Netherlands-based hip-hop photographer Hajar Benjida was both excited and nervous heading into this year’s Art Basel Miami Beach. After all, she’s in town to promote her first exhibition, and the attention surrounding “Young Thug as Paintings” has been extraordinary.
“It’s unreal,” she says. “I can’t believe I’m already here.”
“Young Thug as Paintings” is a viral Instagram account Benjida created for a school project in 2016. Captivated by Young Thug’s outrageous, boundary-pushing sense of style, she paired existing photos of the Atlanta rapper with fine art depicting subjects in similar poses.
“I had a lot of funny photos of Young Thug I would send to my friends as reaction faces,” Benjida says. “And he had a lot of photos posted on his Instagram. There was this one photo that reminded me of [Sandro Botticelli’s] The Birth of Venus. I was like, Oh, I’ve got something going on here.”
Her teacher liked the project, and Benjida posted it on Instagram a few days after submitting it. But it took several months before anyone outside her personal orbit noticed. The account was first shared by Vice, then Fader, and thenComplex.
“I didn’t expect it to blow up, but I was hoping to get picked up by a platform,” she says. “It exploded.”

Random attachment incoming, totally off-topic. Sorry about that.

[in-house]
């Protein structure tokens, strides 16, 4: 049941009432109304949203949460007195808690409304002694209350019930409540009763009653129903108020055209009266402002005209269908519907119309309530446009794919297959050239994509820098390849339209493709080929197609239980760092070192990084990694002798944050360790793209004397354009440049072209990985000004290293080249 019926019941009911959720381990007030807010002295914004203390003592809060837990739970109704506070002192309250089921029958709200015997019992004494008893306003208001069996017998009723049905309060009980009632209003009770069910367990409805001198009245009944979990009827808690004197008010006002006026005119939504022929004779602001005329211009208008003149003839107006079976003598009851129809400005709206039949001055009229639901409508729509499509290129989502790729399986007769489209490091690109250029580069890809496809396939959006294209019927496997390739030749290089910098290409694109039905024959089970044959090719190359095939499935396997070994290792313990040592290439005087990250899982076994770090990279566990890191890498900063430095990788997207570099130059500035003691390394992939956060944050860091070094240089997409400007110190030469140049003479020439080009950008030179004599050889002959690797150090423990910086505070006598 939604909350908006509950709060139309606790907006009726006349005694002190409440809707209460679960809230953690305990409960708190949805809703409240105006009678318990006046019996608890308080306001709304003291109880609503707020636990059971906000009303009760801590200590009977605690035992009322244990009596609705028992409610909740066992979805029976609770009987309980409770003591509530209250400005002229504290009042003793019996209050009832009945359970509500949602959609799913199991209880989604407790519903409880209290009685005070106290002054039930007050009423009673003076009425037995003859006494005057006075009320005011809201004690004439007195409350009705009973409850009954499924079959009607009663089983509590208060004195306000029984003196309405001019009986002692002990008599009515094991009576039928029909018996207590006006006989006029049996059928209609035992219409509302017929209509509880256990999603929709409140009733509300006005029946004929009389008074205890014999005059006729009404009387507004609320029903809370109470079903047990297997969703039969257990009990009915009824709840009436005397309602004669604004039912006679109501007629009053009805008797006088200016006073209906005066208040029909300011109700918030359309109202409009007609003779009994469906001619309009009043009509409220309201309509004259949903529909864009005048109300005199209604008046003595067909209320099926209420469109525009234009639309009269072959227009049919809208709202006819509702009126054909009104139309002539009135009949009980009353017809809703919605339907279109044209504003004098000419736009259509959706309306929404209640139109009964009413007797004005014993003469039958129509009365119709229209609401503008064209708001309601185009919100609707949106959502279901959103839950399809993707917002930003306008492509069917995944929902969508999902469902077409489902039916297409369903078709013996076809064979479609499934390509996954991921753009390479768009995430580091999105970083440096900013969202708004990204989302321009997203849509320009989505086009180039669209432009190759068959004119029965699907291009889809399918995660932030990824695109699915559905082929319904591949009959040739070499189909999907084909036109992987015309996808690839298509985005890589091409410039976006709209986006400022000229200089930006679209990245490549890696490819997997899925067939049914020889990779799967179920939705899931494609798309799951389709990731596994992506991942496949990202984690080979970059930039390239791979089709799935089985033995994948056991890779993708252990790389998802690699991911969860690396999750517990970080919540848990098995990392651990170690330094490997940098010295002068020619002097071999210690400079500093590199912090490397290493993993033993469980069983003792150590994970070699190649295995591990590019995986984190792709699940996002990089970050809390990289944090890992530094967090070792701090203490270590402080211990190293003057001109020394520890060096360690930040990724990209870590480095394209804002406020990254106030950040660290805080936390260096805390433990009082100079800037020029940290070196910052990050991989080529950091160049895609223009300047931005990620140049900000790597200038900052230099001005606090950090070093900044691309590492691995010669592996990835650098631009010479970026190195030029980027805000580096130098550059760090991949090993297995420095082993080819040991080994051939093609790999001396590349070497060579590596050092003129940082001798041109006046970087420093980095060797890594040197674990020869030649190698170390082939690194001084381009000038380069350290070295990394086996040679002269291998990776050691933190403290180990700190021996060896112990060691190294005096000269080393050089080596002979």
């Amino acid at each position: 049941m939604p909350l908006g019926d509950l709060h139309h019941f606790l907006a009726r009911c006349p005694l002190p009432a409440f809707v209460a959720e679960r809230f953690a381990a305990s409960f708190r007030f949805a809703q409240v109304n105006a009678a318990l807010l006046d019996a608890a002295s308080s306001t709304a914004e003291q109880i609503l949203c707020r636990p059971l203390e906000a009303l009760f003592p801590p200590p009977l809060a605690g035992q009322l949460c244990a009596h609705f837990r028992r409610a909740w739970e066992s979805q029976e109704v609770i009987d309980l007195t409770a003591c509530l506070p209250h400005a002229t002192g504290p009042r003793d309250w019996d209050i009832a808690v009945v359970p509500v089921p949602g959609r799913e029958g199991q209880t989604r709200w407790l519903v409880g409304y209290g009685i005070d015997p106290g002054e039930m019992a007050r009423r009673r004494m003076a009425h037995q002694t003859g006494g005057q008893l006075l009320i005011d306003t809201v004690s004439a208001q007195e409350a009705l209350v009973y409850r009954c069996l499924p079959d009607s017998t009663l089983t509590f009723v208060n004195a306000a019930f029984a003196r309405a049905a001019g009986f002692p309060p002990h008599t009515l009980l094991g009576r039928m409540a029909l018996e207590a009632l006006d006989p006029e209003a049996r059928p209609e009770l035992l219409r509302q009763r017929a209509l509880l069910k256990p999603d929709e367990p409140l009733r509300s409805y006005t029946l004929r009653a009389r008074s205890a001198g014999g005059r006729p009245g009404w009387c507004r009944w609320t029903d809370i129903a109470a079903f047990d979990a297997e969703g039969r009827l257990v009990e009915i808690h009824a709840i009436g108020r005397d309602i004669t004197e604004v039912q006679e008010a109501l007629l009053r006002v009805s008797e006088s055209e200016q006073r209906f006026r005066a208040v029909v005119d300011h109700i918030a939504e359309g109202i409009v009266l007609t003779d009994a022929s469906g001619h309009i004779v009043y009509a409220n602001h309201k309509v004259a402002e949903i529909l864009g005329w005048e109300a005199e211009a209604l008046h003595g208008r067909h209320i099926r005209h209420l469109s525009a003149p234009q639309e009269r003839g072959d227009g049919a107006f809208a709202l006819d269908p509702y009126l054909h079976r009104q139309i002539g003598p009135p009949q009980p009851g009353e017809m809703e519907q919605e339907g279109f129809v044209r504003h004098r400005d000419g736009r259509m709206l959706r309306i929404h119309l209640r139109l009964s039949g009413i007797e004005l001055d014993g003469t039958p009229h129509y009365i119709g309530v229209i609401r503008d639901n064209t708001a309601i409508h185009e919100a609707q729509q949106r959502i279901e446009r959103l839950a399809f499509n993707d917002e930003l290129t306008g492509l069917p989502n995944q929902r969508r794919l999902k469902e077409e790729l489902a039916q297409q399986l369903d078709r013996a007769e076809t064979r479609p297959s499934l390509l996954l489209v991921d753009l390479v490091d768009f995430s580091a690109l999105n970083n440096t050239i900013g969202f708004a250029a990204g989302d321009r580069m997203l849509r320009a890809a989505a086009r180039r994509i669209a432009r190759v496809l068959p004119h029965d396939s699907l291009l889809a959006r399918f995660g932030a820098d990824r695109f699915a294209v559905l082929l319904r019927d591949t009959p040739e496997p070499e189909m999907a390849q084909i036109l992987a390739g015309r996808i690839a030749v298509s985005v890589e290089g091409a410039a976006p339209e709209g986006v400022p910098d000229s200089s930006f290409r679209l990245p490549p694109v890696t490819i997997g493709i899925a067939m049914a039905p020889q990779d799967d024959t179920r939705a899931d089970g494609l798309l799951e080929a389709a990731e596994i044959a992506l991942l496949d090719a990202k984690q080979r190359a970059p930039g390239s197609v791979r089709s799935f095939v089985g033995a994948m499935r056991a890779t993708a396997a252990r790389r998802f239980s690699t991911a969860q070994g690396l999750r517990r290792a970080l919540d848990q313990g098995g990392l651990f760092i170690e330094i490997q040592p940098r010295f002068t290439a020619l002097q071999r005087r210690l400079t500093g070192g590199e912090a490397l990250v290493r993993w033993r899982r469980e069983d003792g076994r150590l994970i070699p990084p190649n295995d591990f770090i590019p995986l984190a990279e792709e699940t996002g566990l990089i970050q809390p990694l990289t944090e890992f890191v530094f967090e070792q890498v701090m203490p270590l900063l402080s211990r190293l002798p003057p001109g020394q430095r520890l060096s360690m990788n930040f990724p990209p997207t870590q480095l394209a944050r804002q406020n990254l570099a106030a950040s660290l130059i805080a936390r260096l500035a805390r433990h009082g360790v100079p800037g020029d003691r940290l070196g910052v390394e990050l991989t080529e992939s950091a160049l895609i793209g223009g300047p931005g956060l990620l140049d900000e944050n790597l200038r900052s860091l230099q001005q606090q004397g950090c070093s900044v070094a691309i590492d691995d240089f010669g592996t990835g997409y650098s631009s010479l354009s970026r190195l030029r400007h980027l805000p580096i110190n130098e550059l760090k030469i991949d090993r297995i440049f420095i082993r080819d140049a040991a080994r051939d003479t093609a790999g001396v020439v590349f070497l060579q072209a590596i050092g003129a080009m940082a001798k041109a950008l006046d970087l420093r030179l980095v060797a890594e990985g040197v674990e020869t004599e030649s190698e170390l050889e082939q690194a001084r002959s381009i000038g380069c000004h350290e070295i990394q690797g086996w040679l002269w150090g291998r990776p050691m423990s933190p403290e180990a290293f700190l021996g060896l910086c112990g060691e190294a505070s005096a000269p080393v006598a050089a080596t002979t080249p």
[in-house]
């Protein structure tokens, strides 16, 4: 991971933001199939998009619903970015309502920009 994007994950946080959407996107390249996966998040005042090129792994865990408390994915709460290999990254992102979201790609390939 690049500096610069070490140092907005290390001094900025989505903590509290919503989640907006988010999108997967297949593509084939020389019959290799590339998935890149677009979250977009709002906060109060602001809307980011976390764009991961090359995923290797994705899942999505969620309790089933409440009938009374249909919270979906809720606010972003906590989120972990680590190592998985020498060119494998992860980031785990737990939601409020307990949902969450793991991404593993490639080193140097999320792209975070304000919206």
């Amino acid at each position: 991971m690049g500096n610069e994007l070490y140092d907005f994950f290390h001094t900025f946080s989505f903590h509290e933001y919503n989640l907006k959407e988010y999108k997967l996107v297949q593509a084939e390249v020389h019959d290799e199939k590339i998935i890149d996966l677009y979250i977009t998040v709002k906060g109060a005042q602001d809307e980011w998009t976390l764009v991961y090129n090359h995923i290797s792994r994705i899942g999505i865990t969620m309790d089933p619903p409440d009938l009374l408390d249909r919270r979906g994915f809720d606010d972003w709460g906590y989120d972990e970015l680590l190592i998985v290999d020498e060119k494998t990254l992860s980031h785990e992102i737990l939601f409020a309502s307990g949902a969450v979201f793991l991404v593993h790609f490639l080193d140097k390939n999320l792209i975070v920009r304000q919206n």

Benjida was considering a fashion career before she was accepted into art school as a photographer, and she says those interests still intermingle. She began attending lots of concerts while she was studying photography and found hip-hop artists to be particularly eye-catching subjects. She became determined to capture rappers in more candid moments and shot the likes of Skepta, Lil Yachty, and Rich the Kid through sheer force of will.
“I just started out by making my way backstage after the show,” she says. “I prefer going straight to the artist even though I don’t know them… At first it was scary, because of course they’re strangers to you, but if it’s something I really want, I’ll do it.”
As a fashion-forward person, she’s impressed by Young Thug’s ability to rock any outfit, especially after meeting him backstage at a music festival for an impromptu photo shoot. “I think he’s opened the door for a lot of artists to be more open with how they dress,” she says.
Young Thug himself helped put Benjida’s exhibition together and flew to Miami to be a part of the festivities. What’s more, his record label, Young Stoner Life, along with 300 Entertainment, is sponsoring “Young Thug as Paintings.” The exhibition is on display through Sunday, December 9, at Scope Art Fair.
Benjida is appreciative of his support but insists she would have brought the project to life either way. As usual, she would have just gone for it: “I was going to do it with or without his approval.”
“Young Thug as Paintings.” Through Sunday, December 9, at Scope Art Fair, Miami Beach Pavilion, 801 Ocean Dr., Miami Beach; scope-art.com.